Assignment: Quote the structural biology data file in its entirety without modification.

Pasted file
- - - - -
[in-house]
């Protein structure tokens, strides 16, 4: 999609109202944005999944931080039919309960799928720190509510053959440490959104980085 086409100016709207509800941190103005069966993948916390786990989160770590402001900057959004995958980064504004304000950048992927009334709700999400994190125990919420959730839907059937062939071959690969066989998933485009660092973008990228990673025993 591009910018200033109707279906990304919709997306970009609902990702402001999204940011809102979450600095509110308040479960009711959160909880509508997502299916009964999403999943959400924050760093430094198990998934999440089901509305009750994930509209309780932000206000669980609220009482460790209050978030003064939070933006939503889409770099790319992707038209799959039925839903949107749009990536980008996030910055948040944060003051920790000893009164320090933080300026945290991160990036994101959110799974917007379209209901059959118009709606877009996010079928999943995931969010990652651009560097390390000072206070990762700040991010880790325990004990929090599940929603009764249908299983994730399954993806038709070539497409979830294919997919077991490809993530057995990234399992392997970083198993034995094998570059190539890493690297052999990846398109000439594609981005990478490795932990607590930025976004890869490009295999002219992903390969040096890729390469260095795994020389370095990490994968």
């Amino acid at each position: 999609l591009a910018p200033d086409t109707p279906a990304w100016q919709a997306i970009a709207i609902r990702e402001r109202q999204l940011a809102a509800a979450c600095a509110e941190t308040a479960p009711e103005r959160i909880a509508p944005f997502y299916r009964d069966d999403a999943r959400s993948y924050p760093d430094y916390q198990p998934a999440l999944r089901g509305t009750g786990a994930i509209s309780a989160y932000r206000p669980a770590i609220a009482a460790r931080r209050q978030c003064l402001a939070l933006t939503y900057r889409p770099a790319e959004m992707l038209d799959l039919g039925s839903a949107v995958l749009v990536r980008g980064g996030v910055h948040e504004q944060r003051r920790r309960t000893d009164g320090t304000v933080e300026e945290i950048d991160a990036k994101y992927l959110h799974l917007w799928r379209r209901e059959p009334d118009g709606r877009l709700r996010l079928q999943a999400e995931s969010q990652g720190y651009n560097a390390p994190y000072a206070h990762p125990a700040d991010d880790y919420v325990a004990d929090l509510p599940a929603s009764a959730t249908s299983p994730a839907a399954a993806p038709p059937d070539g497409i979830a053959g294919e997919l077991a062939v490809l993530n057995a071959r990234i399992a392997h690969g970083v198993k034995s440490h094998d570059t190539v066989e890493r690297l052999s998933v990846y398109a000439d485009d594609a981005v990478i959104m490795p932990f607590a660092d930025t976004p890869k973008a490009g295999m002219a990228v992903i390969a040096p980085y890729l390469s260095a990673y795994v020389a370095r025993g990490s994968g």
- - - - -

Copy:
[in-house]
């Protein structure tokens, strides 16, 4: 999609109202944005999944931080039919309960799928720190509510053959440490959104980085 086409100016709207509800941190103005069966993948916390786990989160770590402001900057959004995958980064504004304000950048992927009334709700999400994190125990919420959730839907059937062939071959690969066989998933485009660092973008990228990673025993 591009910018200033109707279906990304919709997306970009609902990702402001999204940011809102979450600095509110308040479960009711959160909880509508997502299916009964999403999943959400924050760093430094198990998934999440089901509305009750994930509209309780932000206000669980609220009482460790209050978030003064939070933006939503889409770099790319992707038209799959039925839903949107749009990536980008996030910055948040944060003051920790000893009164320090933080300026945290991160990036994101959110799974917007379209209901059959118009709606877009996010079928999943995931969010990652651009560097390390000072206070990762700040991010880790325990004990929090599940929603009764249908299983994730399954993806038709070539497409979830294919997919077991490809993530057995990234399992392997970083198993034995094998570059190539890493690297052999990846398109000439594609981005990478490795932990607590930025976004890869490009295999002219992903390969040096890729390469260095795994020389370095990490994968």
């Amino acid at each position: 999609l591009a910018p200033d086409t109707p279906a990304w100016q919709a997306i970009a709207i609902r990702e402001r109202q999204l940011a809102a509800a979450c600095a509110e941190t308040a479960p009711e103005r959160i909880a509508p944005f997502y299916r009964d069966d999403a999943r959400s993948y924050p760093d430094y916390q198990p998934a999440l999944r089901g509305t009750g786990a994930i509209s309780a989160y932000r206000p669980a770590i609220a009482a460790r931080r209050q978030c003064l402001a939070l933006t939503y900057r889409p770099a790319e959004m992707l038209d799959l039919g039925s839903a949107v995958l749009v990536r980008g980064g996030v910055h948040e504004q944060r003051r920790r309960t000893d009164g320090t304000v933080e300026e945290i950048d991160a990036k994101y992927l959110h799974l917007w799928r379209r209901e059959p009334d118009g709606r877009l709700r996010l079928q999943a999400e995931s969010q990652g720190y651009n560097a390390p994190y000072a206070h990762p125990a700040d991010d880790y919420v325990a004990d929090l509510p599940a929603s009764a959730t249908s299983p994730a839907a399954a993806p038709p059937d070539g497409i979830a053959g294919e997919l077991a062939v490809l993530n057995a071959r990234i399992a392997h690969g970083v198993k034995s440490h094998d570059t190539v066989e890493r690297l052999s998933v990846y398109a000439d485009d594609a981005v990478i959104m490795p932990f607590a660092d930025t976004p890869k973008a490009g295999m002219a990228v992903i390969a040096p980085y890729l390469s260095a990673y795994v020389a370095r025993g990490s994968g």